When you bring Pet home

Starter Kit before you bring home Puppy

Take this list with you to check off the essentials you’ll need for your puppy’s first big day home.

Dog Food

Give him a great start on life! Choose PET FOOD PUPPY range food to have ready for him when he arrives. Specially formulated with concentrated nutrition

ID Tags

A must-have item for your puppy, his identification tags should be firmly attached to his collar. Remember to include your current address and phone number, as well as his name. It’s also a good idea to include a separate tag with your veterinarian’s name and phone number. You may even want to consider microchipping as an added identification measure.


Choose a nylon or soft leather collar; collars that expand with your dog are also suitable.


Some owners prefer short leashes, some long – having both in the house is a good idea. If you’re just going out for a little walk, take the short one, if it’s a long walk or you’re heading over to the park, a longer leash gives your puppy more slack to stretch his legs – and he may not pull as much, either. Remember to limit the exposure of your puppy to other puppies and dog parks until he’s received his vaccinations.

Food & Water Bowls

You’ll need a set of bowls to feed your puppy delicious and nutritious PET FOOD puppy food. To keep your puppy’s feeding area neat and safe: Try the “non-tip” variety of bowl, or put a plastic, non-slip mat underneath his bowls. This will help him eat more easily without getting his ears and nose in his food and will save you on clean-up time. Stainless steel bowls are also recommended as they’re easier to clean; if you have kids, stainless steel bowls are more durable and won’t break if dropped like ceramic ones.

To keep your puppy’s feeding area hygienic:

  •  Clean both his food and water bowls every day, if possible.
  •  Remember to re-fill your puppy’s bowl with fresh water regularly too; puppies need to stay hydrated to be healthy.
  •  If you’re serving your dog wet puppy food, ensure that it’s kept refrigerated and your puppy eats it within 15-20 minutes; if he doesn’t finish all of his food, discard it and put down fresh food for his next meal.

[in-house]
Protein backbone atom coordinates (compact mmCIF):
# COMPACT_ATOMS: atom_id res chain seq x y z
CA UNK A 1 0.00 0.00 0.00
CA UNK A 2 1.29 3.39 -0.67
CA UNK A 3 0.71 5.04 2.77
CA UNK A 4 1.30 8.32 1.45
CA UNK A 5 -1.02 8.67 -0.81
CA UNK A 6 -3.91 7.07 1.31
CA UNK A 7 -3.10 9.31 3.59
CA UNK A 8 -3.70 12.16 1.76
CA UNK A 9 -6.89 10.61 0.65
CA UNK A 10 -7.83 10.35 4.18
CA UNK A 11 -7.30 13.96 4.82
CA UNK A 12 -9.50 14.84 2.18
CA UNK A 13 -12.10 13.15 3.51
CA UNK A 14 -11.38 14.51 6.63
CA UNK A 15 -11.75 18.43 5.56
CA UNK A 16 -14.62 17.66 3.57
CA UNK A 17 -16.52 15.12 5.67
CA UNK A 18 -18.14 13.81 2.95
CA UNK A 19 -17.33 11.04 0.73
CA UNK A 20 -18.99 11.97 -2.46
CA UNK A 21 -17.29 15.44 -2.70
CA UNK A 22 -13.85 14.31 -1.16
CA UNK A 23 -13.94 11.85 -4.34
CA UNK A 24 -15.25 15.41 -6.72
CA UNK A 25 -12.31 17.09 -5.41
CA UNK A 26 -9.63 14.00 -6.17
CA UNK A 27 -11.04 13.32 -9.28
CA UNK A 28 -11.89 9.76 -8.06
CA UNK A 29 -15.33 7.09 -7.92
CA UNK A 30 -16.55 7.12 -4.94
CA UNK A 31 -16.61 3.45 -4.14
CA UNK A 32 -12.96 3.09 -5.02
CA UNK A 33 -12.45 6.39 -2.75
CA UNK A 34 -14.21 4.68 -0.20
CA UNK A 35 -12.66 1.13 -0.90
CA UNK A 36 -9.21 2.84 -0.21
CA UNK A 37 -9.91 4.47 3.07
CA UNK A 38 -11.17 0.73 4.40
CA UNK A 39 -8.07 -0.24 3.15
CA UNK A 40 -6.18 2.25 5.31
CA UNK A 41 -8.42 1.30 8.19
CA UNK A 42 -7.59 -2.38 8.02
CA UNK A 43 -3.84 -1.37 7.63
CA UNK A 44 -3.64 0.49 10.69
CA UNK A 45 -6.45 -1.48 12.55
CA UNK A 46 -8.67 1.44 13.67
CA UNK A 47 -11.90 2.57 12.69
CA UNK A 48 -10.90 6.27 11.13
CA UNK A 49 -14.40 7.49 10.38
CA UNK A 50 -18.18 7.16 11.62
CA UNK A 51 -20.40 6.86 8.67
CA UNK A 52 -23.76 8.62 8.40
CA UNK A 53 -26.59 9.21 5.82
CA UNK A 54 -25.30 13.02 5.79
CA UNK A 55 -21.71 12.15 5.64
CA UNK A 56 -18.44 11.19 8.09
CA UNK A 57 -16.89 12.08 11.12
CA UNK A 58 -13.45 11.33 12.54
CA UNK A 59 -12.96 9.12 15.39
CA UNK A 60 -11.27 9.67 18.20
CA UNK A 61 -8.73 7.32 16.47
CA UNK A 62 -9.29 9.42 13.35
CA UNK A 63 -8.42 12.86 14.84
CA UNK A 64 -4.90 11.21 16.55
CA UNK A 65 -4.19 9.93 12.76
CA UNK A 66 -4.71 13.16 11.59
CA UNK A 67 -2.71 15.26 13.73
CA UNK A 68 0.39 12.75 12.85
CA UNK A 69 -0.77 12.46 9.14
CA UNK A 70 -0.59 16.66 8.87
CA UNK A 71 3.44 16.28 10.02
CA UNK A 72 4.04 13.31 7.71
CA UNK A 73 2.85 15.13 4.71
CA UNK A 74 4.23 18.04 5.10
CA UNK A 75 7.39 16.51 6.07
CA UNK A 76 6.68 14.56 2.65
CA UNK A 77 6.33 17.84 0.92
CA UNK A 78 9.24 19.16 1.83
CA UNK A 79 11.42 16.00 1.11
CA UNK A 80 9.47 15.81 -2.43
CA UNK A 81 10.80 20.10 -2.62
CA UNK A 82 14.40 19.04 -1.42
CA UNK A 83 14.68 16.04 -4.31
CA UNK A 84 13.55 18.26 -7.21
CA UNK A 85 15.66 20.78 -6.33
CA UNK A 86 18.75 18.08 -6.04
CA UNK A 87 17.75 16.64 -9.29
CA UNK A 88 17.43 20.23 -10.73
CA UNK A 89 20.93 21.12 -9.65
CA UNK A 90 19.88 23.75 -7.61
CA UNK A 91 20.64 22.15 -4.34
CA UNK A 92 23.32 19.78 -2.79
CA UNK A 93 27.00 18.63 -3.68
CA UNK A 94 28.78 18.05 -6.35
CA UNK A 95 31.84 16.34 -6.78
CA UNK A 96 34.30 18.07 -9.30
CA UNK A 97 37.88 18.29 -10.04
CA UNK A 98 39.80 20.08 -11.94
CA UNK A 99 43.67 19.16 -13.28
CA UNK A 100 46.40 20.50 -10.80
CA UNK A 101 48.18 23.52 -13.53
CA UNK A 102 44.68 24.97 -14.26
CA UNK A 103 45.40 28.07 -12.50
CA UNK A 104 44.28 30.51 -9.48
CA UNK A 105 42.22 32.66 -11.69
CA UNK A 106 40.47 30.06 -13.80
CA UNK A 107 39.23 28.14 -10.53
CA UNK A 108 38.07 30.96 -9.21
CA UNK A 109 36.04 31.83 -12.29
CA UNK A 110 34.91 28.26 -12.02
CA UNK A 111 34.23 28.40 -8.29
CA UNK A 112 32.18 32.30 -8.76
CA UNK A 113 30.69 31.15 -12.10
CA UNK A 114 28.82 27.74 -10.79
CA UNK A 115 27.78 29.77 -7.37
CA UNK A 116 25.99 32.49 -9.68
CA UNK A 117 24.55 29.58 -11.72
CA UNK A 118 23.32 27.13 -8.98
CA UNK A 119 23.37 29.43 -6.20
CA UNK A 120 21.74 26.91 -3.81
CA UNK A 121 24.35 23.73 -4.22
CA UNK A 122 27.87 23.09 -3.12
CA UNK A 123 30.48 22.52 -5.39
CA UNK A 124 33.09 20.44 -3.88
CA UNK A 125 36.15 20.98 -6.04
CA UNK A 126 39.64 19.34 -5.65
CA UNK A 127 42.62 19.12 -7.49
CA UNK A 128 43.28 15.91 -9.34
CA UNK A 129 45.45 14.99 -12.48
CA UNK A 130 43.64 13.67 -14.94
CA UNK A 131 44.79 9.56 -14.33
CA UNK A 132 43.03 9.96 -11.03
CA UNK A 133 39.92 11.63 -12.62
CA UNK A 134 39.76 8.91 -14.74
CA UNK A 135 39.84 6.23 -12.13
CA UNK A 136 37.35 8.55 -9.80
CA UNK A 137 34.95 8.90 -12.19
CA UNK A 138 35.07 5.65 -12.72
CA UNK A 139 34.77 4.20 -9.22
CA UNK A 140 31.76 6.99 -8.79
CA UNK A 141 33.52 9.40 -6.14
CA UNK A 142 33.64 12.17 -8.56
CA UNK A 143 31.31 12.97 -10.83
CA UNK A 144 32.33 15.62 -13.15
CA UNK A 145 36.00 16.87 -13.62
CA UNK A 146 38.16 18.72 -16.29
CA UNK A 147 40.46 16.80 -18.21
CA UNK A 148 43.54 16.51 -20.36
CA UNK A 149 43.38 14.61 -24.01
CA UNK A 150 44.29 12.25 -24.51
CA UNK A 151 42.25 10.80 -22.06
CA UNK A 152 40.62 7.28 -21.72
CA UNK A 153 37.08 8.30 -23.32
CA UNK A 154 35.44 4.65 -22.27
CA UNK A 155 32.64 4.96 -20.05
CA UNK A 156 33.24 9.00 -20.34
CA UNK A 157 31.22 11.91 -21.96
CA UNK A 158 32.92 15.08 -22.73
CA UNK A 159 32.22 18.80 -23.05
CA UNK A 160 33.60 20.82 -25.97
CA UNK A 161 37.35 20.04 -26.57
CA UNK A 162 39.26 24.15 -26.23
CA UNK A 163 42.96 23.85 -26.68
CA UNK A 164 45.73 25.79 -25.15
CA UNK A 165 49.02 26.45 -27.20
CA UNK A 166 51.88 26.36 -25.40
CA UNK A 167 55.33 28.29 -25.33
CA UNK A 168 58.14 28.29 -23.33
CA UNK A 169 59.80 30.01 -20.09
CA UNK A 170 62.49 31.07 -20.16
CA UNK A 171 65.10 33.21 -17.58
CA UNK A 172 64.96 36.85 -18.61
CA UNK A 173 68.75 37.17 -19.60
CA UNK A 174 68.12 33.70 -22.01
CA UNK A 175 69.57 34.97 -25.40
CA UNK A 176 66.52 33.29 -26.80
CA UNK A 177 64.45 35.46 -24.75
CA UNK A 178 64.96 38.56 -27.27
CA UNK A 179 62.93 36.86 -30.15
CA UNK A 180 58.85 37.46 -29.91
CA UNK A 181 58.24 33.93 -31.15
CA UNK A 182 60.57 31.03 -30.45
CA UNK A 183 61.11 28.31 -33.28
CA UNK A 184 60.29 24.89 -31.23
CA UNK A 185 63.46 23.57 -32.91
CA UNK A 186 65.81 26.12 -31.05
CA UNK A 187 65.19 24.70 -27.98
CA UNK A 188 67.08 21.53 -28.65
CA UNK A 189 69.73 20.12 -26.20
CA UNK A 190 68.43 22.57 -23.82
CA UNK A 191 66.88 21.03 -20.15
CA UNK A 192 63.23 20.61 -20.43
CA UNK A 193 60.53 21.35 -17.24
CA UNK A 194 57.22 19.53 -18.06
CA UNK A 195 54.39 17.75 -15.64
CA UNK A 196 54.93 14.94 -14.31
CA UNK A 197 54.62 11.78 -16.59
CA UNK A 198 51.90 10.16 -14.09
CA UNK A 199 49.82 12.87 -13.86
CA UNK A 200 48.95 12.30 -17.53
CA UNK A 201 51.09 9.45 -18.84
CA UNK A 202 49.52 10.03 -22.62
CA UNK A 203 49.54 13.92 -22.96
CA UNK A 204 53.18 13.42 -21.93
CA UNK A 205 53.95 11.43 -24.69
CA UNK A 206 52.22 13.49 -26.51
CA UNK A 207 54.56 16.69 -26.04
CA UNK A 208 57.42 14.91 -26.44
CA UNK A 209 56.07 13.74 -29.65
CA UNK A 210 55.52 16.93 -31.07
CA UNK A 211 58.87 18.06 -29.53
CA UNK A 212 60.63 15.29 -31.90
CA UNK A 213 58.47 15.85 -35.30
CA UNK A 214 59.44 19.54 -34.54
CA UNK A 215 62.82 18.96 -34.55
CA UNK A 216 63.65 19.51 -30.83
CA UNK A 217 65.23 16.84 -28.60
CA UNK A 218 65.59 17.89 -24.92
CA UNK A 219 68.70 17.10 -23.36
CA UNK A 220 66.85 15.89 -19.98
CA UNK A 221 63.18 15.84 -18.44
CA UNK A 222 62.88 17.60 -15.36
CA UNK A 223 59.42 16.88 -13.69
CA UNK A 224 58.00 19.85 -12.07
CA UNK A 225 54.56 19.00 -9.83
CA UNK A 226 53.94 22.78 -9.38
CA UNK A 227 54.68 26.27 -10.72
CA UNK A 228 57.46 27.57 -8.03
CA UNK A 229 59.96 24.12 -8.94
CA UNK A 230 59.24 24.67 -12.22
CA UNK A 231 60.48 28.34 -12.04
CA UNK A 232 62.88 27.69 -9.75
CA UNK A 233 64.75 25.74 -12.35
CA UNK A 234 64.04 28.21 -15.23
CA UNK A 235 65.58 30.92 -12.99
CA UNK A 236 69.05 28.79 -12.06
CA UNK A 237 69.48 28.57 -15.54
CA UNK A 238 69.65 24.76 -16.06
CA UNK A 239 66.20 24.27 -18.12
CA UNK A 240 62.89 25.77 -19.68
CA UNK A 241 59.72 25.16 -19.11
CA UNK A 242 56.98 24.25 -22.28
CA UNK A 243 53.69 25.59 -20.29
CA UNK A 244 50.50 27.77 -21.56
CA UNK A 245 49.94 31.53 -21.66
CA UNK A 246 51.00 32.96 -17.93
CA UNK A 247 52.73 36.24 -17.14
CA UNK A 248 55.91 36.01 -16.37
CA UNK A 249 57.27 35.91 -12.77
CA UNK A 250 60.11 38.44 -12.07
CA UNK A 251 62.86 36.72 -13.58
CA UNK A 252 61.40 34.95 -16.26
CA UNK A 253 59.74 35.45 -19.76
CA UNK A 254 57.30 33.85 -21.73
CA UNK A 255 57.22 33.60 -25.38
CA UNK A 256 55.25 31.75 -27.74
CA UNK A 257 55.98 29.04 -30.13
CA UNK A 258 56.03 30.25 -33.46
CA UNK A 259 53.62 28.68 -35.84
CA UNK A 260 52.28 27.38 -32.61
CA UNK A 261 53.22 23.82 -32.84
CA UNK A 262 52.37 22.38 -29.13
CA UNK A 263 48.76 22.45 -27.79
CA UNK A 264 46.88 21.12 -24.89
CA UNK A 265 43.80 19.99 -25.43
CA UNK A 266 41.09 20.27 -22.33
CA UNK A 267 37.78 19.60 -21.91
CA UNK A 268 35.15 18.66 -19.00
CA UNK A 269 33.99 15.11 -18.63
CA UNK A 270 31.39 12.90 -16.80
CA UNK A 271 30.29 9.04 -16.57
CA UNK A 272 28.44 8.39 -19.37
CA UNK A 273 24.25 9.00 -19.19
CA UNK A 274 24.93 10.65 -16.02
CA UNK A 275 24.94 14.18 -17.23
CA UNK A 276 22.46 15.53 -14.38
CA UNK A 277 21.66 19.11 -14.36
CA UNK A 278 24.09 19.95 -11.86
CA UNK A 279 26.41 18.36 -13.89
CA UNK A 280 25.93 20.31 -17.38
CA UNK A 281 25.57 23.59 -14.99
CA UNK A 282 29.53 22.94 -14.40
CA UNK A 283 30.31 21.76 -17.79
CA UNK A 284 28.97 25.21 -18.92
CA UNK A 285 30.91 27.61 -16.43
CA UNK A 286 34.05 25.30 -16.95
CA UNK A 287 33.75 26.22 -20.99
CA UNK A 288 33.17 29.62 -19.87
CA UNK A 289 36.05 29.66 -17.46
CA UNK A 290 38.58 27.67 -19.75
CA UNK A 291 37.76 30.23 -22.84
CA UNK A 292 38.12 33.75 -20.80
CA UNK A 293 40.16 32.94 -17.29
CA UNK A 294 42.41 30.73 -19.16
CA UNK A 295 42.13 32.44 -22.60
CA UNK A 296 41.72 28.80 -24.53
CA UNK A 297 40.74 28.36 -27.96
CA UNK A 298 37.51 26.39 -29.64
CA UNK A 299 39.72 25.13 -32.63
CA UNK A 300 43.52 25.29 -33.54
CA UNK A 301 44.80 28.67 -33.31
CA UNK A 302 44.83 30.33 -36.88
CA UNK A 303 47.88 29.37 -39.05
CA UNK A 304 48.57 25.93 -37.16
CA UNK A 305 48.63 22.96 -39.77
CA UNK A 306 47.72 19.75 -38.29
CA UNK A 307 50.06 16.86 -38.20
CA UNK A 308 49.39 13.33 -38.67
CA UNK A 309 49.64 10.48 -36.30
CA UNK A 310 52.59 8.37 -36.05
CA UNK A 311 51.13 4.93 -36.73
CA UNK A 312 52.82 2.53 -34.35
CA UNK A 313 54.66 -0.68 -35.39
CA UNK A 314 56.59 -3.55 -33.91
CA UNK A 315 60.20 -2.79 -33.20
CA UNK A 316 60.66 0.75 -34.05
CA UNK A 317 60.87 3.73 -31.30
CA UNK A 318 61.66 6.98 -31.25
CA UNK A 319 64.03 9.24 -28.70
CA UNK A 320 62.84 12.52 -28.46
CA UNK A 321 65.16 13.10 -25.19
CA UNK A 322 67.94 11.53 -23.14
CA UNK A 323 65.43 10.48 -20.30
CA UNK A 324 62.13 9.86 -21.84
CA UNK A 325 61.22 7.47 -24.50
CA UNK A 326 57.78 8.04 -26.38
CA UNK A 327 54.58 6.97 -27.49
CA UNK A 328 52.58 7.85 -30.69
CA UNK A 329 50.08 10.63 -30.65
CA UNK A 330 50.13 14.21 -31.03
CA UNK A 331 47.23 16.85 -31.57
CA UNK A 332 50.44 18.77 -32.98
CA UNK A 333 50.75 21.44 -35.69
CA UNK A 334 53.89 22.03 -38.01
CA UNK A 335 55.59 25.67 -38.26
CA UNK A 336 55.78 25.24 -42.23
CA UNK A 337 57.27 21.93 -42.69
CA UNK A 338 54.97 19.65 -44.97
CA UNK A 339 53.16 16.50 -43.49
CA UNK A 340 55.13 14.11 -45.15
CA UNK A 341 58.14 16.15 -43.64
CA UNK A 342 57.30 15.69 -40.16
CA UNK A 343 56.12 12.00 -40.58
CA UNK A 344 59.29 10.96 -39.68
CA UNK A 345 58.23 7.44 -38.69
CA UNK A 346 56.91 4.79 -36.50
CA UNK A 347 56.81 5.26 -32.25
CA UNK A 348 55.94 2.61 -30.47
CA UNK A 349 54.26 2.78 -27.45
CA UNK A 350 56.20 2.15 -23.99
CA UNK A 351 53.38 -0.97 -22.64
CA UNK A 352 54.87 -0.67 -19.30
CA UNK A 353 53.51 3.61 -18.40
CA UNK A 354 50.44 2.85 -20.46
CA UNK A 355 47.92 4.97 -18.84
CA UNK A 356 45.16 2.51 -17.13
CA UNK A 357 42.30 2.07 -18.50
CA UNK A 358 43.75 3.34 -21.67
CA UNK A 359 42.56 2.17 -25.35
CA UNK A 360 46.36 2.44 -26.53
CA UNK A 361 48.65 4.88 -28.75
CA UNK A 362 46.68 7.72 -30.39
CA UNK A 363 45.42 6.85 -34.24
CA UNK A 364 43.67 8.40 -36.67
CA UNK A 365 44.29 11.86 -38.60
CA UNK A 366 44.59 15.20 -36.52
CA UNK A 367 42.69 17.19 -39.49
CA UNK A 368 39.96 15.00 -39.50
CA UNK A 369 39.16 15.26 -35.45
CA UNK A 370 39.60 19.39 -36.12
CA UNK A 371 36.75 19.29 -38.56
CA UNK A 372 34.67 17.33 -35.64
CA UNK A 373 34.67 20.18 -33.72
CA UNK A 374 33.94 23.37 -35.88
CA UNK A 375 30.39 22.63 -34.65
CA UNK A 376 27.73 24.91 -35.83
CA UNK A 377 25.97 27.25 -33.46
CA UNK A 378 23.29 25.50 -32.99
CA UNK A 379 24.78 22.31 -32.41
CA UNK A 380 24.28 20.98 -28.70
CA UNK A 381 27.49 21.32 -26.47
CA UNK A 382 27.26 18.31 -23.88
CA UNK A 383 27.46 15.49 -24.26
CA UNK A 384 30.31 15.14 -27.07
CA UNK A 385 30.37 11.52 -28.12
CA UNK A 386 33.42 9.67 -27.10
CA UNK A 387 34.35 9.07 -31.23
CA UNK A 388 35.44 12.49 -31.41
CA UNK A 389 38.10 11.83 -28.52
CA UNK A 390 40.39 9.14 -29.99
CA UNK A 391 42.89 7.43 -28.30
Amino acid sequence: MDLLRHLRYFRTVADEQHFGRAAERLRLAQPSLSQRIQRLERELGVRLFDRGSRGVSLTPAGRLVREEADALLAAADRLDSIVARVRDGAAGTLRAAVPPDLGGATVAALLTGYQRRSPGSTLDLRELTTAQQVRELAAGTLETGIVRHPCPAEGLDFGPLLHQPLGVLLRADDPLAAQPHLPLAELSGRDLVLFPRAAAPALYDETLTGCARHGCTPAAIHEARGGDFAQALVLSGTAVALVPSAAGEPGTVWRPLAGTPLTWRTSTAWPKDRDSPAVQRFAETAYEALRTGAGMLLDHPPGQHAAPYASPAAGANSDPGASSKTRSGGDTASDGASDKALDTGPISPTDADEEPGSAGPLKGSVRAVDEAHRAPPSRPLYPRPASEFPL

Toys and Chews

Puppies love to chew. Generally, they chew to entertain themselves, because they’re teething or if they’re a little bored and want to expend some energy. Choosing toys and chews that are the right size, shape and texture for their growing teeth, mouth and jaws is important for healthy physical development; ask your vet for suggestions on which ones are best for your breed of dog.

Stain Removers and Deodorizers

 Because your puppy can (and will) have accidents as he becomes house-trained, it’s a good idea to pick up some stain removers and enzymatic deodorizers.The reason for removing accident stains goes beyond making sure your carpet still looks nice; if the area isn’t completely cleaned, your dog will continue to smell his personal scent, and keep returning to the area to do it again. Remember, your dog has a superior sense of smell, so even if you can’t smell traces of urine, he can. If a ‘wet’ accident has just happened, soak up as much of the urine as possible with a combination of newspaper and paper towels. If you’re able to remove the fresh urine before it dries, it will be easier to remove the odor. Repeat this process until the area is barely damp. Next, rinse the area thoroughly with clean, cool water. Again, you’ll need to remove as much of the water as possible by blotting with paper towels and newspapers. A wet vacuum is also very helpful. Apply the deodorizer once the area is completely cleaned. For washable items, launder them as usual and add a box of baking soda or a cup of vinegar and leave out to air dry.

Shampoo, Brush and Comb, and Toothbrush/Paste

Because puppies have sensitive skin, talk to your vet about a shampoo that’s pH balanced just for him. Brushes and combs are custom-made for different breeds and lengths of hair; again, it’s important to select the ones that help his coat stay healthy and tangle-free.Brushing your puppy’s teeth (using a dog toothbrush and toothpaste) can be a challenge at first, but if you introduce it while he’s young, not only will he adjust to the process (and even enjoy the taste of the toothpaste!) brushing regularly can keep his teeth clean and strong for years to come. Ask your vet how often is often enough.

Puppy Crate

Your puppy needs to feel like an accepted member of the family, and having his own home within your home will help him feel secure and comfortable.First, choose a quiet area of the house where your puppy can sleep without being disturbed whenever he’s tired; a quiet corner of the kitchen or family room is ideal. You may want to partition off an area around his bed for a few days to create a little “den” where he can feel secure and be out of harm’s way.Try not to spend too much on an expensive bed he’s likely to chew; because you still need to line his bed with something soft and warm (and he needs something to snuggle with) choose an old blanket instead.


When you bring your puppy home

Changing homes and leaving his mother is stressful for a puppy. It could cause an upset stomach. If this happens, take him off solid food for two meals, and just give him small quantities of water to drink. Then, gradually introduce boiled rice and scrambled eggs over 24 hours, before you reintroduce his normal puppy food again. If, however, the diarrhea or vomiting continues for more than 24 hours, or becomes more severe, phone your vet.